Quick, what’s the first thing that comes to mind when you think of “second mortgages”? For some, it could be that shady-looking character in a smoke-filled pool hall… guys with gold chains and a baseball bat nearby. Maybe you’re thinking of someone in financial trouble? Or, perhaps it’s just someone who doesn’t want to pay outrageous costs and penalties to refinance their existing mortgage.
The mere mention of second mortgages conjures up all sorts of images. Most of them, negative. For many, a second mortgage can be a last-resort solution during a financial crisis. For several others, it can be an opportunity to save money. That’s right, to save money.
Sure, second mortgages carry a higher interest rate than first mortgages, but they can also serve a purpose. One of those purposes can be to save you money. Yup, I said it again. There are some new trends emerging with today’s new mortgage products that are forcing consumers to seek other options. Two of these trends are INFLATED PREPAYMENT PENALTIES and NO FRILLS MORTGAGES! Continue reading “When a Second Mortgage makes good financial sense.”
It’s not a new concept but it is one that is worth remembering and so I will repeat it. If you want to pay off debt, start by paying less interest.
January is usually a tough financial month for most of us. Holiday bill payments, rrsp contributions, property tax bills and if you are self-employed, you probably have to make some sort of business tax or corporate tax payment. If December is the Holiday Season, then January feels like a hangover!
Banks and Credit Card companies love this time of year because this is when we will normally carry a balance and have to pay those crazy interest rates that range from 9% to 25%. Wait, before you get too depressed, there could be a better option. There’s a less expensive way to manage your debt. Continue reading “Want to pay off debt? Pay less interest!”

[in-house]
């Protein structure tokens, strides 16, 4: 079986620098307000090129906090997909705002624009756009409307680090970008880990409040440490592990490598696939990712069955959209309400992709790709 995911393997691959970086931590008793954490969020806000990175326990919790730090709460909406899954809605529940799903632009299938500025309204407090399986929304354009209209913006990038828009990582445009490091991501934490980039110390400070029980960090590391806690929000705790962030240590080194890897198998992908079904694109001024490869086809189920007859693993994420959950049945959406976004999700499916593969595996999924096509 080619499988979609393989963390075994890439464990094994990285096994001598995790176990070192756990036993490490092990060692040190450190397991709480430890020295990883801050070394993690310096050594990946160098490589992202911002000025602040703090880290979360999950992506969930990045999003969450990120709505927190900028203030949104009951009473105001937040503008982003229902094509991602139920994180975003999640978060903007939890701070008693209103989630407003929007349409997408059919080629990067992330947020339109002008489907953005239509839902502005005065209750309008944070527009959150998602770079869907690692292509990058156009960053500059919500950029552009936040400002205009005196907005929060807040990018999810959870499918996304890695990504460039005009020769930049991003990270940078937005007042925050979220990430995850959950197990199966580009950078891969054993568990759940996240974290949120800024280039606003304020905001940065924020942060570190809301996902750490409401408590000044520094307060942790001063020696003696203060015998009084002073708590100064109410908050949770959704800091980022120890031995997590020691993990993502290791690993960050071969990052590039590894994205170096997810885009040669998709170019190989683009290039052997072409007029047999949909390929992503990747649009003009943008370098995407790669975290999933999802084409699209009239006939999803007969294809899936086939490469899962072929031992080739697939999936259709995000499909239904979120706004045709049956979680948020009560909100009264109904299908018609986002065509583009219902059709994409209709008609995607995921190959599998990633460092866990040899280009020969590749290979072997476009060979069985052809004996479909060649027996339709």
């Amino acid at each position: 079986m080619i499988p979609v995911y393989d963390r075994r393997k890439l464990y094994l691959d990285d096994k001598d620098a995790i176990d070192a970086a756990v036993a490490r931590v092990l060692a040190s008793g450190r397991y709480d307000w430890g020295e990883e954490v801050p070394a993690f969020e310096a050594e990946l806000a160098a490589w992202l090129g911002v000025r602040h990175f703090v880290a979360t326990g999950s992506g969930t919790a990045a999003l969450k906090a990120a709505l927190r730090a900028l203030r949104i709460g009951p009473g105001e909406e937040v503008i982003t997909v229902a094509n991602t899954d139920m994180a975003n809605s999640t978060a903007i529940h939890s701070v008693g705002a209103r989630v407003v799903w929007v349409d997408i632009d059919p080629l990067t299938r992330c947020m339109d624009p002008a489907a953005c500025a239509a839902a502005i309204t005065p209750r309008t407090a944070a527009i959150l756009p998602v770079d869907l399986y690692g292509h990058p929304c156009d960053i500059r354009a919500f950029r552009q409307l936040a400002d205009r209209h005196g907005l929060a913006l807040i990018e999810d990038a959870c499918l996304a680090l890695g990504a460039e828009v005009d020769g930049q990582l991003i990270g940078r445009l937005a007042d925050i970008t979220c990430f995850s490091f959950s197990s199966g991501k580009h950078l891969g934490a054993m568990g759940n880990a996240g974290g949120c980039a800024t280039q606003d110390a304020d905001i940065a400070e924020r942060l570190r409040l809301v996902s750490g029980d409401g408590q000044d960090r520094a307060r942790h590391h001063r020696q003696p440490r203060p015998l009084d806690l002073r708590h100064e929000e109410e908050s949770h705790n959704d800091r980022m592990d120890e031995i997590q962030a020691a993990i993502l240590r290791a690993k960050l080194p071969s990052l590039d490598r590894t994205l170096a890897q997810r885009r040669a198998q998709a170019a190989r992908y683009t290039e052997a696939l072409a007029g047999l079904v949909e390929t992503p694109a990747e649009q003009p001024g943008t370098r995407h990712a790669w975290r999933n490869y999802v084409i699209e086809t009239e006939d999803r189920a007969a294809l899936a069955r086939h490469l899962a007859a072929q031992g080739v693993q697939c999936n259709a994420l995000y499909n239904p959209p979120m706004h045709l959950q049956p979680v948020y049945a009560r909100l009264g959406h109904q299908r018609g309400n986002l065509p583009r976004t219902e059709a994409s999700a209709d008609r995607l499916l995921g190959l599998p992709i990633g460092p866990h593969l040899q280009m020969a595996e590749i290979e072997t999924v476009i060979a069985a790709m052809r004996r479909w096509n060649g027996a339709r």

New year, new home? It’s a good time to take another look at the Home Buyers’ Plan (HBP).
If you’re planning to buy your first home anytime soon, you may be able to take advantage of a helpful federal government program. This enables you to withdraw money you’ve already contributed to your registered retirement savings plan (RRSP) and use it towards anything related to your home purchase, including your down payment, closing costs or real estate fees.
But, the key is that the funds must be in your account at least 90 days before you can withdraw them under the Home Buyers’ Plan (HBP).
You can withdraw up to $35,000 ($70,000 per couple) from your RRSPs tax- and interest-free to buy or build a qualifying home for yourself or a related person with a disability.
Continue reading “Home Buying Goals? A New Year’s Resolution to Keep.”
Having worked on 8,000+ mortgage applications at this stage in my career, I’ve witnessed my share of separations and divorces. While I have shared a financial and personal perspective on marital splits in the past, it is always worth revisiting for those out there that are going through these life changes now or in the future.
You’ve heard the stats: 1 out of every 2 marriages fails. Actually, I think the number of failed marriages is even higher now. Wait, let me rephrase that. A marital split is not a failure. I think that’s old-world thinking. A marital split is usually a positive move for all parties involved – for the spouses who are no longer in love and the kids who don’t have to see an unhappy married couple.
Marital splits can be a very emotional and difficult time in one’s life – especially when there are kids involved. There’s always one parent who wants to keep the house because the kids grew up there or have friends there or it’s just more familiar to them.
Continue reading “Getting divorced? What about the family home?”
That’s right, I’ve said this before, and will say it again.
Our lifecycle goes something like this… Go to school. Find a job (and work hard for 40 years). Fall in love. Get married. Save money. Buy a house. Start a family. Retire on enough pension or savings. Enjoy the results of your hard work. Live in your house until death. Leave the house for your kids.
This is how most of us envision a normal lifecycle. But how often does this really happen? How many people really live happily ever after? What’s the big deal about tapping into home equity to fully enjoy life?
Continue reading “I’ll say it again. You’ll never see a U-Haul following a hearse!”